Doing is a quantum leap from imagining.

—Barbara Sher

Program Increment

A Program Increment (PI) is a timebox during which an Agile Release Train (ART) delivers incremental value in the form of working, tested software and systems. PIs are typically 8 – 12 weeks long. The most common pattern for a PI is four development Iterations, followed by one Innovation and Planning (IP) Iteration.

A PI  is to an Agile Release Train (ART) (or Solution Train), as an Iteration is to the Agile Team. It’s a fixed timebox for planning, building, and validating a full system increment, demonstrating value, and getting fast feedback. Each PI applies cadence and synchronization to:

  • Plan the ART’s next increment of work
  • Limit work in process (WIP)
  • Summarize newsworthy value for feedback
  • Assure consistent, ART wide retrospectives

Due to its scope, the PI provides an appropriate timebox for Portfolio Level considerations and ‘roadmapping.’


SAFe divides the development timeline into a series of iterations within a PI. The Big Picture illustrates how a PI is initiated by a PI Planning event and is then followed by four execution iterations, concluding with one IP iteration. This pattern is suggestive but arbitrary, and there is no fixed rule for how many iterations are in a PI. Experience has shown, however, that a PI duration between 8 and 12 weeks works best, with a bias toward shorter durations.

Solution Train and its associated Agile Release Trains use the same PI cadence, as shown in Figure 1.

Figure 1. The Solution Train and Agile Release Trains follow the same PI cadence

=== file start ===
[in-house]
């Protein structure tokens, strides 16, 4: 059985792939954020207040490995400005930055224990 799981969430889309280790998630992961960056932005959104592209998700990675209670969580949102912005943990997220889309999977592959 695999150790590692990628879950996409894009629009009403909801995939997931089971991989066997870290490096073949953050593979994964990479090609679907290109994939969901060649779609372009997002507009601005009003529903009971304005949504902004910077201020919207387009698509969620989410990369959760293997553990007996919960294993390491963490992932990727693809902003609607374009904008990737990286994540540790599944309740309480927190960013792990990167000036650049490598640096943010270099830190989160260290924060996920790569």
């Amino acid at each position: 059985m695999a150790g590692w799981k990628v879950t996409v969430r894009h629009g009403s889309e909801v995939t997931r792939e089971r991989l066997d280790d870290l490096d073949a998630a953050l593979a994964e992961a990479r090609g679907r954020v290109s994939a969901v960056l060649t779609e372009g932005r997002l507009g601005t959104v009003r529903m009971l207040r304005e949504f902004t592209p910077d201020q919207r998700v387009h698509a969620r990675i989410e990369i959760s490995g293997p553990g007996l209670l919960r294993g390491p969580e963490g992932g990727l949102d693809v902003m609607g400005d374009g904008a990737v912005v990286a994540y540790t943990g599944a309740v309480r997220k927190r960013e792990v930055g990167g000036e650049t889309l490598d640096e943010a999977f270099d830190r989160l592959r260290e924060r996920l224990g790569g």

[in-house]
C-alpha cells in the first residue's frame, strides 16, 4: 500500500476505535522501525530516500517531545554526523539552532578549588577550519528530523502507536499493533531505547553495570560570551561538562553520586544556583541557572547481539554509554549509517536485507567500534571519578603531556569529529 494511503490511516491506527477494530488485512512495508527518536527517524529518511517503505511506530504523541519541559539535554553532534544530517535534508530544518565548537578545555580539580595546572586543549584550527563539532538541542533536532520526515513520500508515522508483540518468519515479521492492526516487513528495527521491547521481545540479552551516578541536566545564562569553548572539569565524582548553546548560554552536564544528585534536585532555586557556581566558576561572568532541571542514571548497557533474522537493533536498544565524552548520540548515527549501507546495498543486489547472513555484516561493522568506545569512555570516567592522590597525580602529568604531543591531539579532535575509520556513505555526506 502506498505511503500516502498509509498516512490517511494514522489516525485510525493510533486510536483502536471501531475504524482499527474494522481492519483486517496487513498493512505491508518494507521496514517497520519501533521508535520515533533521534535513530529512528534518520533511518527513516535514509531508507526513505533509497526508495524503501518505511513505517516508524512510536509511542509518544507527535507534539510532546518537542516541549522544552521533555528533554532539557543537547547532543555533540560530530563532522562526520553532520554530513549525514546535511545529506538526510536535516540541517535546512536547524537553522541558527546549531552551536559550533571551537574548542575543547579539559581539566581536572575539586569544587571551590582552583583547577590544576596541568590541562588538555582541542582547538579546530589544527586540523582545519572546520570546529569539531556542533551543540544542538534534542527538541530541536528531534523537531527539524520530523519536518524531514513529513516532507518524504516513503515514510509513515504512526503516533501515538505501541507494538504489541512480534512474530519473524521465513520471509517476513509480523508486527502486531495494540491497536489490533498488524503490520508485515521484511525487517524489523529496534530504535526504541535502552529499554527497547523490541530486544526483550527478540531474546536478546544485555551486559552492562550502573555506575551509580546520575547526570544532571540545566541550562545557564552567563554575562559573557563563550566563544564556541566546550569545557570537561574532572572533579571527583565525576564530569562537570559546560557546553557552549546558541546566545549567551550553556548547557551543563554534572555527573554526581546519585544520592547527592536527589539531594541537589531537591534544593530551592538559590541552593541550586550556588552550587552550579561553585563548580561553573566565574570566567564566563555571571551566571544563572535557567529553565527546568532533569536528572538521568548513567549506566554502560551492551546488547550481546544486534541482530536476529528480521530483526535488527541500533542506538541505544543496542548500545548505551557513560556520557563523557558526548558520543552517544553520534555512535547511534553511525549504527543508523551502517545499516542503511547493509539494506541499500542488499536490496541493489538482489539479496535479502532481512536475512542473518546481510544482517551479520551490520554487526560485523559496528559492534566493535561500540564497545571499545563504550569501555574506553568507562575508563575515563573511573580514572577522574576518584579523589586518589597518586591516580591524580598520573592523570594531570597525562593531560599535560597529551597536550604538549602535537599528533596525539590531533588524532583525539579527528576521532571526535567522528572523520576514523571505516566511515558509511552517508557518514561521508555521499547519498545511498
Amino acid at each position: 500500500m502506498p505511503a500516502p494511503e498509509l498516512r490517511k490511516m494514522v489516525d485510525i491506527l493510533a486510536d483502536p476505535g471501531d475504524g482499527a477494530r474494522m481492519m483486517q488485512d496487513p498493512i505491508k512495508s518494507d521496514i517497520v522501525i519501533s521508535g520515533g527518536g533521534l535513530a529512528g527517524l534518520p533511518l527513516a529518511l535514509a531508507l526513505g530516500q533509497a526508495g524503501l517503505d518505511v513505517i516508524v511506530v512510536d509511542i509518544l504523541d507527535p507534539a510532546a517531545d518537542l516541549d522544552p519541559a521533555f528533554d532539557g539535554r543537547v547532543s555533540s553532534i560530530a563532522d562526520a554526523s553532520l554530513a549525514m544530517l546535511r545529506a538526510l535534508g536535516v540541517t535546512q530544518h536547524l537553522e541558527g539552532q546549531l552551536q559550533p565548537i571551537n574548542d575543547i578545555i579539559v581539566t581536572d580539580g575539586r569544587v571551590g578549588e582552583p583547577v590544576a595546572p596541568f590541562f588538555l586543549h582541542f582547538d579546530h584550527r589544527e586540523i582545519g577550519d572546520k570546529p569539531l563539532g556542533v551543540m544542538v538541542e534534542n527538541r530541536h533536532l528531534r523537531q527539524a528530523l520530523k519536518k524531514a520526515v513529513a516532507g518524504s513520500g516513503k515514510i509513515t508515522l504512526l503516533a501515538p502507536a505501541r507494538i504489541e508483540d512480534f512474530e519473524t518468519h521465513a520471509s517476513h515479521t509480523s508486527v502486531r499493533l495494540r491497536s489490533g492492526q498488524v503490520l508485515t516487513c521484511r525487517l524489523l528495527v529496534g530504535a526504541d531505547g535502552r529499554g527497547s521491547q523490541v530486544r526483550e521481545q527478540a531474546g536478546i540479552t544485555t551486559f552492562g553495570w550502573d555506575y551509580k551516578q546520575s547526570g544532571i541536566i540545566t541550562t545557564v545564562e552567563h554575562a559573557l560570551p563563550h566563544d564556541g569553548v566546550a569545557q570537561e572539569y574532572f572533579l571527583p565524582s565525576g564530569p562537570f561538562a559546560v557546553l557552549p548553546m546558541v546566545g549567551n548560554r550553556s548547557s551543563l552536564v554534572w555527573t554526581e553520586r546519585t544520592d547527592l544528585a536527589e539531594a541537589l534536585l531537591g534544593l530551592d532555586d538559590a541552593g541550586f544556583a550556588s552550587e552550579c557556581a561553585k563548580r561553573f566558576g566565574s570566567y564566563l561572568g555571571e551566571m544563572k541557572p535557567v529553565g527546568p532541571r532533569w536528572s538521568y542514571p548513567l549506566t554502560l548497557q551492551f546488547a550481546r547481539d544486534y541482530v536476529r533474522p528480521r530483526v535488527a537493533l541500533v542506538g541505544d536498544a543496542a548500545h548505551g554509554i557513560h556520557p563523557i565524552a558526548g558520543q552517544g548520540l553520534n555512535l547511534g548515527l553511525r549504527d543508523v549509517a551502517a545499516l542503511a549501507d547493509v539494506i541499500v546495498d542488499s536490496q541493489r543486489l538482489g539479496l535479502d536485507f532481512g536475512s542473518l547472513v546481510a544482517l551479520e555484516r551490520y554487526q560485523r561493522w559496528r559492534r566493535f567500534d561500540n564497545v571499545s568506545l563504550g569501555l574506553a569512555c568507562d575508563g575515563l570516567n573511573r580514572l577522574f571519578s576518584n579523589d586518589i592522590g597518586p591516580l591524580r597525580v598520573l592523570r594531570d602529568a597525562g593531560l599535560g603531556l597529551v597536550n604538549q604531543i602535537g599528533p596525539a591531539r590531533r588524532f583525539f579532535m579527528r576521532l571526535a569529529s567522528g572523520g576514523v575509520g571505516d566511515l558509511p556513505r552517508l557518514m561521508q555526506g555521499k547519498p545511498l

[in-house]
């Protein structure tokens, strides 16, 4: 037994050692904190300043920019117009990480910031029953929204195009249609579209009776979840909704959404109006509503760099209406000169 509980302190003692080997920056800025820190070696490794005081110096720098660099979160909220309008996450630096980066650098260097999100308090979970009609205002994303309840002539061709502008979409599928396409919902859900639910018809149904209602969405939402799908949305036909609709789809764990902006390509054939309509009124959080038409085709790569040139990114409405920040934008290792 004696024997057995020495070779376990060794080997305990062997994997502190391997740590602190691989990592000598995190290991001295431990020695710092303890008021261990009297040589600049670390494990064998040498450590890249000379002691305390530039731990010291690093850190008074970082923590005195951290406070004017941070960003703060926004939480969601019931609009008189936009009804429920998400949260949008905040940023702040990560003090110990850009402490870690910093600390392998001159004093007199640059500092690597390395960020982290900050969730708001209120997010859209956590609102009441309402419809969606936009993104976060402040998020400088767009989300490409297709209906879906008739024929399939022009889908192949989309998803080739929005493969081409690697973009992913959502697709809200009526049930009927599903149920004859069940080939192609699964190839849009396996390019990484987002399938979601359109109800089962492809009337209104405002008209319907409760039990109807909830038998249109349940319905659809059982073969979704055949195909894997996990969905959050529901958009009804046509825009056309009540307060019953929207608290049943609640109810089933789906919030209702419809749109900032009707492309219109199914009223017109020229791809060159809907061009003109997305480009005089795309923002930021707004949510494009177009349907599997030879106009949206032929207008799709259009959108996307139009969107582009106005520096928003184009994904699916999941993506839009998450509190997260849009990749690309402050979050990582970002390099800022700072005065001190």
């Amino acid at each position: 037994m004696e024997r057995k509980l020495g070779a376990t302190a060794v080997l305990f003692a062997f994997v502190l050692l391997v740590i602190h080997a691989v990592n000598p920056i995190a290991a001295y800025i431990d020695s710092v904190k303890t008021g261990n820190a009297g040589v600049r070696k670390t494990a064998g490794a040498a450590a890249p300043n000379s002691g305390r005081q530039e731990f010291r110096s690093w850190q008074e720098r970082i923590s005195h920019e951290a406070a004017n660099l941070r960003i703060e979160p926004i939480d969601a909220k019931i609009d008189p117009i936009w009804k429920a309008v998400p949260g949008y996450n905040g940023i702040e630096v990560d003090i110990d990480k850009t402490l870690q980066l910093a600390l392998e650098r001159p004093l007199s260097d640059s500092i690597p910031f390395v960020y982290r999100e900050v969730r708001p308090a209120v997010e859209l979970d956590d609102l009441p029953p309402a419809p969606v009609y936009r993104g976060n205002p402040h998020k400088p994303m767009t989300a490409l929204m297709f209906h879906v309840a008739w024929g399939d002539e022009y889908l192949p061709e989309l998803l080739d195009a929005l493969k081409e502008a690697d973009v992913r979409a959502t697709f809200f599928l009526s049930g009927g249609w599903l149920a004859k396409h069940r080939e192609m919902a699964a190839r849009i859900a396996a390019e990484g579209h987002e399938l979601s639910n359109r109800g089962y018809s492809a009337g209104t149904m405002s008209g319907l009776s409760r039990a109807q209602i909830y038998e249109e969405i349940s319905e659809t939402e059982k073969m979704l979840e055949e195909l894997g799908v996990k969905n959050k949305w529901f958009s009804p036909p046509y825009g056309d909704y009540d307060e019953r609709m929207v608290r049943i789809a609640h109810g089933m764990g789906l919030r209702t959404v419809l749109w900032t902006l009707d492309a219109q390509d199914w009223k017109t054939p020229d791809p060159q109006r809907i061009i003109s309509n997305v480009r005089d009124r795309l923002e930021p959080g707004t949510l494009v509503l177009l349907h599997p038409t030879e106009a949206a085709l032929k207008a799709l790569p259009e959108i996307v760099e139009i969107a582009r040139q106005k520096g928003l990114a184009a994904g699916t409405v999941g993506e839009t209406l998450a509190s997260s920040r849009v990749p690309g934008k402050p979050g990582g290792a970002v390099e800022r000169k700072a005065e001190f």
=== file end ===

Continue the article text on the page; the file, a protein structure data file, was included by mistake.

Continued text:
The PI represents the outer loop of the Shewhart PDCA cycle as shown at the top of Figure 1. It combines the value developed by each Agile team into a meaningful Milestone to objectively measure the Solution under development.

This PI (outer loop) PDCA learning cycle is represented in SAFe by the following ART events and activities:

Develop on Cadence, Release on Demand

Continuous execution of PIs provides the rhythm for trains, and the assets they create to grow iteratively and incrementally. Releasing solutions, however, is a separate concern, which is covered in the Release on Demand article. While trains determine the best product development rhythm, the business is enabled to deploy releases whenever it, or the market, requires.

The planning cadence is often different from the release cadence. However, in some situations, the PI and release cadences are the same, particularly in large supply chains (see the supply chains discussion in Enterprise Solution Delivery). Some ARTs may need to release more or less frequently than the PI cadence. Still, others will have multiple, independent release cycles for the solution’s various components.

Executing the PI

When it comes to PI execution for a single ART, a sequence of events creates a closed-loop system to keep the train on the tracks, as illustrated in Figure 2.

Figure 2. ART events

Each event is described in the next sections.

PI Planning

Each PI begins with a PI planning event. Since PI planning occurs on a fixed cadence, the entire calendar year of events can be scheduled well in advance. By scheduling PI planning events in advance, the Enterprise can lower the cost of travel and logistics. It also helps people on the train, especially Business Owners, to manage their other commitments to ensure they can be present for these critical events.